Cool White Cotton Nightwear for Warm Summer Nights

To keep cool on warm summer nights, Damask have introduced a new style to their range of white cotton ladies nightwear  – Clarissa, a pretty white nightie with delicate 1cm wide shoulder straps and 18cm long pintucks on front & back, white on white embroidery between the pintucks.

 

 

 

 

 

 

 

 

 

 

 

As embroidery has always been an important feature of our nightwear, we often look to antique pieces for our design inspiration. With this in mind I have chosen a selection of some of the finest antique embroidered pieces from the V & A archives below:

 

 

 

 

 

 

 

Baby’s long gown (detail). White muslin, embroidered and finished with a scalloped hem. circa 1850. The intricate embroidery suggests it may have been Indian in origin.

Apron detail. White muslin with white work embroidery, bordered with Flemish bobbin lace. Circa 1720-1740. The embroidered chinoiserie design depicts birds in flight, pagodas and Oriental figures.

White work embroidery refers to any embroidery technique in which the stitching is the same colour as the base fabric (traditionally white cotton, muslin or linen). White work embroidery was one of the heirloom techniques used for sewing nightwear, chemises, christening gowns and baby bonnets.

 

 

 

 

 

 

 

Muslin collar with white work embroidery. circa 1830-1869. This collar has been finely embroidered with patterns of sprig motifs, diamonda, stars, leaves, berries and flowers. It is said to have been worn by Queen Victoria as a girl.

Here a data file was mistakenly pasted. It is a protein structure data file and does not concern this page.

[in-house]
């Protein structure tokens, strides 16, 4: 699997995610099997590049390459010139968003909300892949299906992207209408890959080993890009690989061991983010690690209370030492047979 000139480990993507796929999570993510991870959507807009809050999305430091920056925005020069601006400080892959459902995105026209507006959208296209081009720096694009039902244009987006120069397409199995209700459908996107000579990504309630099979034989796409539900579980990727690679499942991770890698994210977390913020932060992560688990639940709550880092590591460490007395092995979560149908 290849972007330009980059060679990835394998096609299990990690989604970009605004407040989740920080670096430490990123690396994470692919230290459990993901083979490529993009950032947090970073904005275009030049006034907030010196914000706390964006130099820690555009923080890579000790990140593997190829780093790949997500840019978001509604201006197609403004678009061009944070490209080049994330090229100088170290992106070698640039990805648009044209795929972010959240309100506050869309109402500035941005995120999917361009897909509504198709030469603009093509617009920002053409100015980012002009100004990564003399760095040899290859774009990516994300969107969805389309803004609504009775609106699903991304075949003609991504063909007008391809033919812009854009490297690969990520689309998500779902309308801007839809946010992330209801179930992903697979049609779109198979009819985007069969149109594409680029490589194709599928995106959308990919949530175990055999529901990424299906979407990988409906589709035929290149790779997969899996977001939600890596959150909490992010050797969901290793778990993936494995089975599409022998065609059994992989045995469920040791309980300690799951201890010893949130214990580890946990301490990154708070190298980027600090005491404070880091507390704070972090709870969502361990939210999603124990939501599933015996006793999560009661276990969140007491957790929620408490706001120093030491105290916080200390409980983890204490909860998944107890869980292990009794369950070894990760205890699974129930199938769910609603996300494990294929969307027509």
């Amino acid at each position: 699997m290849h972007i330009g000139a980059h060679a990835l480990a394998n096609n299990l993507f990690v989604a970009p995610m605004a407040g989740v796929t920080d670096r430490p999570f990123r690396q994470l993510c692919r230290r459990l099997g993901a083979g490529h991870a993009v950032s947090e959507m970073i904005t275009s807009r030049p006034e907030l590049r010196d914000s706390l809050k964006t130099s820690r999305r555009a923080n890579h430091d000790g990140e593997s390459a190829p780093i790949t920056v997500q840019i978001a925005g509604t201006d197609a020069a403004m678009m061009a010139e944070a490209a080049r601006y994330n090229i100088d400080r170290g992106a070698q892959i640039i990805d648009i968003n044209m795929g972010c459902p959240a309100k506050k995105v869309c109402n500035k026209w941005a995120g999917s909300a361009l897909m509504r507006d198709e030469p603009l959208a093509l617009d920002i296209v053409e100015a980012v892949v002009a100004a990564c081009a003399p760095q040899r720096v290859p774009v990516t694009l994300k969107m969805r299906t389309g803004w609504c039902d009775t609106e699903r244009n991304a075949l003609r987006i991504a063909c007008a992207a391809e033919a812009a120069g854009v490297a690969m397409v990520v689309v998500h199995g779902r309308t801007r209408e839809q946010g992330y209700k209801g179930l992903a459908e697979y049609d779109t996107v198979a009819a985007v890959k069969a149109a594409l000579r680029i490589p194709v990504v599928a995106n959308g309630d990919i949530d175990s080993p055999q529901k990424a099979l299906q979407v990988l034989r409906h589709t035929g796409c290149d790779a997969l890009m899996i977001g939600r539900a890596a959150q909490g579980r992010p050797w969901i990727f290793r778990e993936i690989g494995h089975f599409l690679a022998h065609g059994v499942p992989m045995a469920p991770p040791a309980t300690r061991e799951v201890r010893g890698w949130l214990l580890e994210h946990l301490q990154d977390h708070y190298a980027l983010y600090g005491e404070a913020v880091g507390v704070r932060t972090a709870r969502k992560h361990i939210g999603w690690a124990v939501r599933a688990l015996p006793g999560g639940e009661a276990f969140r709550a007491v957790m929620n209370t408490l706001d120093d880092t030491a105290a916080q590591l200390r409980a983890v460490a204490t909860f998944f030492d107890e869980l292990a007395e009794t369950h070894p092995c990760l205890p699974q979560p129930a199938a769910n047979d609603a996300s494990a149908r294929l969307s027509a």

Muslin collar with Chikan embroidery. Possibly from India, 19th century. This collar for a chemisette is finely embroidered with birds and elephants, probably for the European market.

Chikan is a traditional embroidery style from Lucknow in India. Literally translated, the word means embroidery. Believed to have been introduced by Nur Jehan, the wife of Mugal emperor Jahangir, it is one of Lucknow’s best known textile decoration styles. The market for local chikan is mainly in Chowk, Lucknow, although the technique is also used nowadays by missonary nuns in that area to produce delicately embroidered tablelinen as well as garments. Chikan began as a type of white-on-white (or white work) embroidery.

The technique of chikan work is known as chikankari. Chikan is a delicate and artfully done hand embroidery on a variety of textile fabric like muslin, silk, chiffon, organza, net, etc. The fabric cannot be too thick or hard, or else the embroidery needle won’t pierce it. White thread is embroidered on cool, pastel shades of light muslin and cotton garments. Nowadays chikan embroidery is also done with coloured and silk threads in colours to meet the fashion trends and keep chikankari up-to-date. Lucknow is the heart of the chikankari industry today and the variety is known as Lucknawi chikan.

Apron detail. White cotton work on muslin. Circa 1725-1750. the motif incorporates an Indian style buti (flower) embroidery motif.

 

 

 

 

 

 

 

White on white Aari style embroidery is the inspiration for Una from our nightwear collection. www.damask.co.uk

Aari embroidery is practiced in various regions such as in Kashmir  and Gujarat. Embroidery in India includes dozens of regional embroidery styles that vary by region. Designs in Indian embroidery are formed on the basis of the texture and the design of the fabric and the stitch technique.

Copyright belongs to the V & A on all archive images. www.vam.ac.uk

 

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